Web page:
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The Economics of Thanksgiving

Written by Gary North on November 21, 2012

Gary North’s Reality Check (November 26, 2003)

O give thanks unto the LORD; for he
is good: for his mercy endureth for ever. O give
thanks unto the God of gods: for his mercy
endureth for ever. O give thanks to the Lord of
lords: for his mercy endureth for ever (Psalm

This phrase appears in many of the psalms, but when
you find the same phrase three times in a row, you can
safely conclude that the writer was trying to make a point,
and he thought the point was important. I know of no
passage in the Bible where any other phrase appears three
times in succession.

Thanksgiving Day is an old tradition in the United
States. It really did have its origins in Plymouth Colony,
in the fall of 1621, when the Pilgrims who had survived
their first year in New England invited Chief Massasoit to
a feast, and he showed up with 90 braves and five deer.
The feast lasted three days.


The first official Thanksgiving Day was celebrated on June 29, 1676, in Charlestown, Massachusetts, across the Charles River from Boston. Over a century later, George Washington proclaimed a day of thanksgiving on October 23, 1789, to be celebrated on Thursday, November 27. In 1863, Abraham Lincoln officially restored Thanksgiving as a wartime measure. He repeated this a year later. These original source documents are posted here:


The holiday then became an American tradition.


Lincoln was a strange contradiction religiously. He
was a religious skeptic, yet he invoked the rhetoric of the
King James Bible — accurately — on many occasions. His
political rhetoric, which had been deeply influenced by his
reading of the King James, was often masterful. For
example, when he spoke of the cemetery of the Gettysburg
battlefield as “this hallowed ground,” using the King James
word for holy, as in “hallowed be thy name,” he was seeking
to infuse the battle of Gettysburg with sacred meaning — a
use of religious terminology that was as morally abhorrent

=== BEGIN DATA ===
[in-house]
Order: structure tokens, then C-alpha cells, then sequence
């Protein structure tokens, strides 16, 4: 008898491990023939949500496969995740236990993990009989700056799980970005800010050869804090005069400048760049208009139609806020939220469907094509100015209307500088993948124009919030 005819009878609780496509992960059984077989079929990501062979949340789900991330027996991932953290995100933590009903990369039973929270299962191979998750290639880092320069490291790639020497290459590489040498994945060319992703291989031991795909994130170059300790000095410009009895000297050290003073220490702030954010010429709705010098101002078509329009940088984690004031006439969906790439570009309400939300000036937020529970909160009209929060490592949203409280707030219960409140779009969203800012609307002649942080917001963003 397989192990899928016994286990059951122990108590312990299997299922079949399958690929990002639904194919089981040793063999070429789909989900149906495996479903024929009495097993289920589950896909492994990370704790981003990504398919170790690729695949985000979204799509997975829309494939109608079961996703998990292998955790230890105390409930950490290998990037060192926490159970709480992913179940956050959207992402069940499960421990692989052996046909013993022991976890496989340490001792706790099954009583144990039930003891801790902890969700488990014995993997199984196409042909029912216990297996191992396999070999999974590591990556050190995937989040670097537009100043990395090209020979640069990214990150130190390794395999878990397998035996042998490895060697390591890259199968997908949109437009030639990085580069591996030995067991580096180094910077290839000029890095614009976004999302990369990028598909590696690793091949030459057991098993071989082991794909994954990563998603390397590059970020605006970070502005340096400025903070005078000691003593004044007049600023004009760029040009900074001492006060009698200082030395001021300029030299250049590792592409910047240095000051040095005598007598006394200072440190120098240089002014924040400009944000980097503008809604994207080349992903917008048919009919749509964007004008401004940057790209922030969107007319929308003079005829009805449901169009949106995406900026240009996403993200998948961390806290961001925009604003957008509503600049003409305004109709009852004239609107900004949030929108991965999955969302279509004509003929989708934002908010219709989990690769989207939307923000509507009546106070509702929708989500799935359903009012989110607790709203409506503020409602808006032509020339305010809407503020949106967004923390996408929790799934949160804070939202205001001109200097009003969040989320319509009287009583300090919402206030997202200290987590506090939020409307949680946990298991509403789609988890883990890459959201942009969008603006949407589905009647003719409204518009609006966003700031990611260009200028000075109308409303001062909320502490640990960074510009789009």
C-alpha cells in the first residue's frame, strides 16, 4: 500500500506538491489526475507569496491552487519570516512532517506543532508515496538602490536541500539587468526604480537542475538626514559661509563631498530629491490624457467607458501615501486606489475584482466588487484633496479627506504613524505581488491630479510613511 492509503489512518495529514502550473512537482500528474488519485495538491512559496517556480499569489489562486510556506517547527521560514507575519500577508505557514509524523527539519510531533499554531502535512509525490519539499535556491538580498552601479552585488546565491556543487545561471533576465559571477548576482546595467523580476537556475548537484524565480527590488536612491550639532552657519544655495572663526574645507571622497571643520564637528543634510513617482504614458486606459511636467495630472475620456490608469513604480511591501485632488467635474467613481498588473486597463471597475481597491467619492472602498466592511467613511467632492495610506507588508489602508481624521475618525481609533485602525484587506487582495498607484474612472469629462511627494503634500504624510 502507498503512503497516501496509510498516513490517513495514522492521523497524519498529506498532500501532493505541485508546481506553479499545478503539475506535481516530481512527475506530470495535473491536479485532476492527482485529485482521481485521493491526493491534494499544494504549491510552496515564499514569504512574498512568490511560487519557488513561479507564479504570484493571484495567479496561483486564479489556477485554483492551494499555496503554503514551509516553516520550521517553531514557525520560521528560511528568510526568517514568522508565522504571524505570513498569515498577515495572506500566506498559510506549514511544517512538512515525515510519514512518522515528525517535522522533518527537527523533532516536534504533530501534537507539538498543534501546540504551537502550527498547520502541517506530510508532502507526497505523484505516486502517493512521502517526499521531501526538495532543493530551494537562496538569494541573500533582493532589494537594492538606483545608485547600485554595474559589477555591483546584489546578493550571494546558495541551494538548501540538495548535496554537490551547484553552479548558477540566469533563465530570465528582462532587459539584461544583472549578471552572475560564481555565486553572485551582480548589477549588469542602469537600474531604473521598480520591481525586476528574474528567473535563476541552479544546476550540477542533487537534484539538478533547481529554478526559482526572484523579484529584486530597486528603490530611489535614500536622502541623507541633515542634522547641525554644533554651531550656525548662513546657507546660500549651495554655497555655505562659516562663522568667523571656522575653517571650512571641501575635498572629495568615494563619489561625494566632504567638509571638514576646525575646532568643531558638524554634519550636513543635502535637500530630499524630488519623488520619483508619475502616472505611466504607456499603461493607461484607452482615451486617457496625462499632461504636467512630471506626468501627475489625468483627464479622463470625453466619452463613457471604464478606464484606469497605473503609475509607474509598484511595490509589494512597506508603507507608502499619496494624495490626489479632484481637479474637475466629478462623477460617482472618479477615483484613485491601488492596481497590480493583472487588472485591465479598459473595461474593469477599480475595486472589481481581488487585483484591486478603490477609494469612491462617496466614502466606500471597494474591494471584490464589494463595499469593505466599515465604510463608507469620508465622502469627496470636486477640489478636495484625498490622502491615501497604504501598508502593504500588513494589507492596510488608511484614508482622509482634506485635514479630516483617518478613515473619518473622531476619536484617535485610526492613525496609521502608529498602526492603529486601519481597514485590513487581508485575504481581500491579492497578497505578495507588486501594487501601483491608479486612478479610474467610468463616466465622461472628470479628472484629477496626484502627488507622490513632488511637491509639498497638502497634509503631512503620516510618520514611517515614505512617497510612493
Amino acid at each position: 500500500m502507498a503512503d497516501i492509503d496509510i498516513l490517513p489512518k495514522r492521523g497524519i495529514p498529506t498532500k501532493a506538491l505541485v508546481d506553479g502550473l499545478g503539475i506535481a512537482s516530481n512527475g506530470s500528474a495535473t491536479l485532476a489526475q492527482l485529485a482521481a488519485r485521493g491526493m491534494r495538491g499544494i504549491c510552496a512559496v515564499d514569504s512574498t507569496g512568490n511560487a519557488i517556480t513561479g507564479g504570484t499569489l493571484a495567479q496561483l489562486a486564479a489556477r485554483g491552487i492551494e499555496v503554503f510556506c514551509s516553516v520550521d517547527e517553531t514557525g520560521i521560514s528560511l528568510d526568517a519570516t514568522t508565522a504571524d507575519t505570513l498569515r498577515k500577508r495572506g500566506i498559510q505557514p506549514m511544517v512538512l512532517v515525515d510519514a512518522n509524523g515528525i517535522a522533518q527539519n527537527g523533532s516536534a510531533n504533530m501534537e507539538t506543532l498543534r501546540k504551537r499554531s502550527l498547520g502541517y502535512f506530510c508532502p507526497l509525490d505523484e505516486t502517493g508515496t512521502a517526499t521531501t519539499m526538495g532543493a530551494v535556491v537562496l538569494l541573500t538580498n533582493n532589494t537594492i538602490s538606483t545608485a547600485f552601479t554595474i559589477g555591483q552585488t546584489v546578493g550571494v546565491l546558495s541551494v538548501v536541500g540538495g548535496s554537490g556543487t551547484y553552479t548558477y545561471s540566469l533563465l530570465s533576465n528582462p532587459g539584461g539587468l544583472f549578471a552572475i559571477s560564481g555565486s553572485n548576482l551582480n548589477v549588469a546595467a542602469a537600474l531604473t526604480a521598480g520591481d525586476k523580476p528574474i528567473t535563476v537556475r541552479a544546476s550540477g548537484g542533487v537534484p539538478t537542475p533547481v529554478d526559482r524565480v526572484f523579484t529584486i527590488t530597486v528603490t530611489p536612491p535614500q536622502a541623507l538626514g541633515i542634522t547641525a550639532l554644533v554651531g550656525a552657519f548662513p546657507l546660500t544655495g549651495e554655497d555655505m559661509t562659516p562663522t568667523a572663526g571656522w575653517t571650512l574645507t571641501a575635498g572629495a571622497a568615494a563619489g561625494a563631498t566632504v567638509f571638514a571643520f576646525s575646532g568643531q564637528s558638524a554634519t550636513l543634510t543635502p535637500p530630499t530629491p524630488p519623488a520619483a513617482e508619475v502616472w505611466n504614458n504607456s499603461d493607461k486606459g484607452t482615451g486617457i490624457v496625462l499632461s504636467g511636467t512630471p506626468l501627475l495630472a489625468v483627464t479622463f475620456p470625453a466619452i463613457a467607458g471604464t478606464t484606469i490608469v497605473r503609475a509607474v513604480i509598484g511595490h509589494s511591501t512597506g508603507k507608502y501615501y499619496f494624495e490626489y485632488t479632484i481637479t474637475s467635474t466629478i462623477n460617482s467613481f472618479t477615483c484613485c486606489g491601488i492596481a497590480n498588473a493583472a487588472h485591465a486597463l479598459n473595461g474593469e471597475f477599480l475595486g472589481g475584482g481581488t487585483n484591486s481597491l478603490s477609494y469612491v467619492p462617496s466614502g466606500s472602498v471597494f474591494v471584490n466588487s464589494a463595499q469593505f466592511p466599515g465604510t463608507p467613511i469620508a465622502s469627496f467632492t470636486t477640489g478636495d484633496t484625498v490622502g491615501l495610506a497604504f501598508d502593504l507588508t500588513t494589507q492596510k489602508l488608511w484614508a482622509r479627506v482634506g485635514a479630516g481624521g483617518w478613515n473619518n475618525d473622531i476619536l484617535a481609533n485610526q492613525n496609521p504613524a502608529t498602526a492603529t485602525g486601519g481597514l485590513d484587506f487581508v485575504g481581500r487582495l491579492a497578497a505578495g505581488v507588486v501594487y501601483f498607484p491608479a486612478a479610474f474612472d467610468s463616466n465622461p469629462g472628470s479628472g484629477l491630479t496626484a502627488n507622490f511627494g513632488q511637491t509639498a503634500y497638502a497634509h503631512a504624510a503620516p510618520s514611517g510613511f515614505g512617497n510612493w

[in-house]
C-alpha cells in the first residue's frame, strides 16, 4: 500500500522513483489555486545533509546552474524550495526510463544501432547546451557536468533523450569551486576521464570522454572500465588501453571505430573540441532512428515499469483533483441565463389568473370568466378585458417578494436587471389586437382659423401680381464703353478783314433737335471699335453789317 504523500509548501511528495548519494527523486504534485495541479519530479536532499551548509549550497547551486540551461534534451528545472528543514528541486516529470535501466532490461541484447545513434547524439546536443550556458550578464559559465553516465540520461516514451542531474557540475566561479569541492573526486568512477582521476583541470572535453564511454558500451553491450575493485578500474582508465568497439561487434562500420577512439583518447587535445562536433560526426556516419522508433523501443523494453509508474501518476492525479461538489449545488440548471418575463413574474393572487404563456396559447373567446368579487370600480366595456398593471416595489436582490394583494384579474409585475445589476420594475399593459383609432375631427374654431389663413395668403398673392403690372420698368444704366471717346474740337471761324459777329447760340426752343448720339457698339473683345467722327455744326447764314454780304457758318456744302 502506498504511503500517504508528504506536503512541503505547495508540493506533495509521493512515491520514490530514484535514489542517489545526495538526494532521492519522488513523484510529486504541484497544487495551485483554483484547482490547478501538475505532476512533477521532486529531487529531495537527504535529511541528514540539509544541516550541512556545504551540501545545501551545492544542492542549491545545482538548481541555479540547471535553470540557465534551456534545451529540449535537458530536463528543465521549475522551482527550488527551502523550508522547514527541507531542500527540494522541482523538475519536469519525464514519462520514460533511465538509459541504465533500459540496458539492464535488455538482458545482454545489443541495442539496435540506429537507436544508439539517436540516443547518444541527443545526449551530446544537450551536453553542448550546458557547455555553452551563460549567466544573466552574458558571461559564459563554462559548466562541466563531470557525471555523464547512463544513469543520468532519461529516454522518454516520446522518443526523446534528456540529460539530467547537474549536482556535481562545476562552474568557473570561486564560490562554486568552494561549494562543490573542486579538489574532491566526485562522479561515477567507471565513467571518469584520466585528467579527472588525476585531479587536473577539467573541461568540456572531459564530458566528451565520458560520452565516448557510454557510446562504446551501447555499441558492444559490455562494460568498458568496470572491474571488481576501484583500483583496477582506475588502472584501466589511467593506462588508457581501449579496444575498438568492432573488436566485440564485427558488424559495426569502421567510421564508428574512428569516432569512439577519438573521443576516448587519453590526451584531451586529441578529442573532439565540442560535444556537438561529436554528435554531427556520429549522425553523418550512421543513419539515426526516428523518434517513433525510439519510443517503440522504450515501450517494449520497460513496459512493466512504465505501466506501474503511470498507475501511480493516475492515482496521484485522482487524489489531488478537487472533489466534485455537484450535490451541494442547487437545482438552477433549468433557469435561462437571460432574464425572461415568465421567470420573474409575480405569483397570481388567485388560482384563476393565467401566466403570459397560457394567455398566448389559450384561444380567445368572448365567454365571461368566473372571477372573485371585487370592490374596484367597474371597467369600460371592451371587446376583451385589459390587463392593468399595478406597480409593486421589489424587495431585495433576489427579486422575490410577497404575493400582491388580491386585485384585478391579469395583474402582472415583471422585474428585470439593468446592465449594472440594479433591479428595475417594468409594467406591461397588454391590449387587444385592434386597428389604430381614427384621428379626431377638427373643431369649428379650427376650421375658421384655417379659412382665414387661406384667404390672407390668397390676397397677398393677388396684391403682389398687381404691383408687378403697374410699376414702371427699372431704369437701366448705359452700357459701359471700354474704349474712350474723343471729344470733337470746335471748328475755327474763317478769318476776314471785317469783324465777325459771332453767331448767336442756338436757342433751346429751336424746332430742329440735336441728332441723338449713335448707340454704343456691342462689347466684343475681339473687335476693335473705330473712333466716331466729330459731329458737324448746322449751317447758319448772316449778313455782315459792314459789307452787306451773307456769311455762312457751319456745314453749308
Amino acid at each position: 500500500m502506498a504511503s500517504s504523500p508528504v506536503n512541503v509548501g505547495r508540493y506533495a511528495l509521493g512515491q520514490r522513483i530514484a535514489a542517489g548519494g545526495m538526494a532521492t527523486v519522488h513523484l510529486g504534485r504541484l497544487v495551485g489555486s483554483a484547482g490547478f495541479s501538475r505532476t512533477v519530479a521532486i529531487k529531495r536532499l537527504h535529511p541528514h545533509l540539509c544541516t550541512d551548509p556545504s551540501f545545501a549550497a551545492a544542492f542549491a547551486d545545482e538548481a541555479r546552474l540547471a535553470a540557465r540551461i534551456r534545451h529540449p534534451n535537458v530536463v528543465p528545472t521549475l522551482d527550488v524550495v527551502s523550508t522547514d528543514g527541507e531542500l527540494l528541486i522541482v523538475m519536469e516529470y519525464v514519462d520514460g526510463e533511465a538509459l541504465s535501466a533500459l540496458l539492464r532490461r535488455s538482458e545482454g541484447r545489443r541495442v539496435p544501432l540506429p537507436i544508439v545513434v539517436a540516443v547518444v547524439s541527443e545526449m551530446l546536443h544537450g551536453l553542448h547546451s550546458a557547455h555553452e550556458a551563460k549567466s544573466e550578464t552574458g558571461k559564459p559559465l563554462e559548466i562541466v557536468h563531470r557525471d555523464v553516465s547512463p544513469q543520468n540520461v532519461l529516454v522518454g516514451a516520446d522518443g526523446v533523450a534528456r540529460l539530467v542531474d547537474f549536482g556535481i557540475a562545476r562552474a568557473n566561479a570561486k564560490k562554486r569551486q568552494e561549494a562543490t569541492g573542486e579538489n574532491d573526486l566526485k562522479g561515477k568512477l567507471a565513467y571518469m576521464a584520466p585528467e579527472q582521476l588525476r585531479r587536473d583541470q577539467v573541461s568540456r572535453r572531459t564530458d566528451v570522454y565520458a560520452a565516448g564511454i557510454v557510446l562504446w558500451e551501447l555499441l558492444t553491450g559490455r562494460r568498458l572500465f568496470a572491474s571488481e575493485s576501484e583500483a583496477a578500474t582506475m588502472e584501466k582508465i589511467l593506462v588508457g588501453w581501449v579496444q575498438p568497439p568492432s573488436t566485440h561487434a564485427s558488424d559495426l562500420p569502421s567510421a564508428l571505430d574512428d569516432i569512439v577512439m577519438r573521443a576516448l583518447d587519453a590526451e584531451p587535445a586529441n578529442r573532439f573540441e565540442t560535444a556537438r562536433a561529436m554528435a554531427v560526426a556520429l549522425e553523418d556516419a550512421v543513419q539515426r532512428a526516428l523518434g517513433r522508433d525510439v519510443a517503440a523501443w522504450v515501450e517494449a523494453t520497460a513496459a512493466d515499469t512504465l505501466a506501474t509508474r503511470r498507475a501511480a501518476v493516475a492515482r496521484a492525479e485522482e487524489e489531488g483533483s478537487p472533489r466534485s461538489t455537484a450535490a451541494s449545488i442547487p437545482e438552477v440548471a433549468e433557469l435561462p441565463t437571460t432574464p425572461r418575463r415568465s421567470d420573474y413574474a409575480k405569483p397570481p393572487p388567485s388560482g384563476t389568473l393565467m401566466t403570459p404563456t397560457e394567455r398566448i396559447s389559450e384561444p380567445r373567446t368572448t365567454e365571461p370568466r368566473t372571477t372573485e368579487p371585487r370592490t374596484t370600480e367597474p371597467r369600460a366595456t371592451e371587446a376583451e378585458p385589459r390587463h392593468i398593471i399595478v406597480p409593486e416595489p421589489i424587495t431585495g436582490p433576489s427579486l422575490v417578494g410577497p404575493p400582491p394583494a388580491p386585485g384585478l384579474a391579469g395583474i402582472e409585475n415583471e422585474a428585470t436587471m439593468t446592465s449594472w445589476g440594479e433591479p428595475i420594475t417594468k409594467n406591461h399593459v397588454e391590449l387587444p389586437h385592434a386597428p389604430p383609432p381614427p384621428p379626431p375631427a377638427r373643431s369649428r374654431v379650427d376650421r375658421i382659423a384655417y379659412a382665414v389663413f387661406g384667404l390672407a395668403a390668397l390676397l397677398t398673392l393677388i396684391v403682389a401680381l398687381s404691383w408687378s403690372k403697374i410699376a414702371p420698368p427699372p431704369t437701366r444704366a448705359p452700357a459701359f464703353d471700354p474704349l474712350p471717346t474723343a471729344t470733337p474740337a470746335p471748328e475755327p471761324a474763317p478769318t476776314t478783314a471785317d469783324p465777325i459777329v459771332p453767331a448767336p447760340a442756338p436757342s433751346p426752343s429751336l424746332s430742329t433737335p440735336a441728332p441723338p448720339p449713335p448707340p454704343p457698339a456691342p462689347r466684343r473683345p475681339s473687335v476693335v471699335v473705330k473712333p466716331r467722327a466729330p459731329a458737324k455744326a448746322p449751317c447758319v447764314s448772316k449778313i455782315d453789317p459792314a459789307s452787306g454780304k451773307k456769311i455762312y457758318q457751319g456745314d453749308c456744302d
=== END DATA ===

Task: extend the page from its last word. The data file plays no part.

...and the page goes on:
as it was rhetorically successful. It is the sacraments
that are sacred, not monuments to man’s bloody

In that same year, 1863, he used biblical themes in
his October 3 Thanksgiving Day proclamation.

It is the duty of nations as well as
of men to own their dependence upon the
overruling power of God; to confess their sins
and transgressions in humble sorrow, yet with
assured hope that genuine repentance will lead to
mercy and pardon; and to recognize the sublime
truth, announced in the Holy Scriptures and
proven by all history, that those nations are
blessed whose God is the Lord.

He went on, in the tradition of a Puritan “Jeremiad”
(“blessed are we; woe are we”) sermon, to attribute the
calamity of the Civil War to the nation’s sins,
conveniently ignoring the biggest contributing sin of all
in the coming of that war: his own steadfast determination
to collect the national tariff in Southern ports.

In his proclamation, he made an important and accurate
theological point.

We have been the recipients of the
choisest bounties of heaven; we have been
preserved these many years in peace and
prosperity; we have grown in numbers, wealth and
power as no other nation has ever grown.

But we have forgotten God. We have forgotten the
gracious hand which preserved us in peace and
multiplied and enriched and strengthened us, and
we have vainly imagined, in the deceitfulness of
our hearts, that all these blessings were
produced by some superior wisdom and virtue of
our own. Intoxicated with unbroken success, we
have become too self-sufficient to feel the
necessity of redeeming and preserving grace, too
proud to pray to the God that made

This observation leads to the same question that Moses
raised long before Lincoln’s proclamation: Why is it that
men become less thankful when their blessings increase?

Less than a decade after Lincoln’s proclamation, three
economists came up with the theoretical insight that
provides an answer.


In the early 1870s, Karl Menger, William Stanley
Jevons, and Leon Walras simultaneously and independently
discovered the economic principle of marginal utility.
Their discovery transformed economic analysis.

They observed that value, like beauty, is subjectively
determined. Value is imputed by each individual to scarce
resources. Other things remaining equal, including tastes,
the individual imputes less value to each additional unit
of any good that he receives as income. This is the
principle of marginal utility.

This can be put another way. We can say that each
additional unit of any resource that a person receives as
income satisfies a value that is lower on that individual’s
subjective scale of value. He satisfied the next-higher
value with the previous unit of income.

This provides a preliminary solution to the original
question. I call this solution the marginal utility of
thankfulness. People look at the value of what they have
just received as income, and they are less impressed than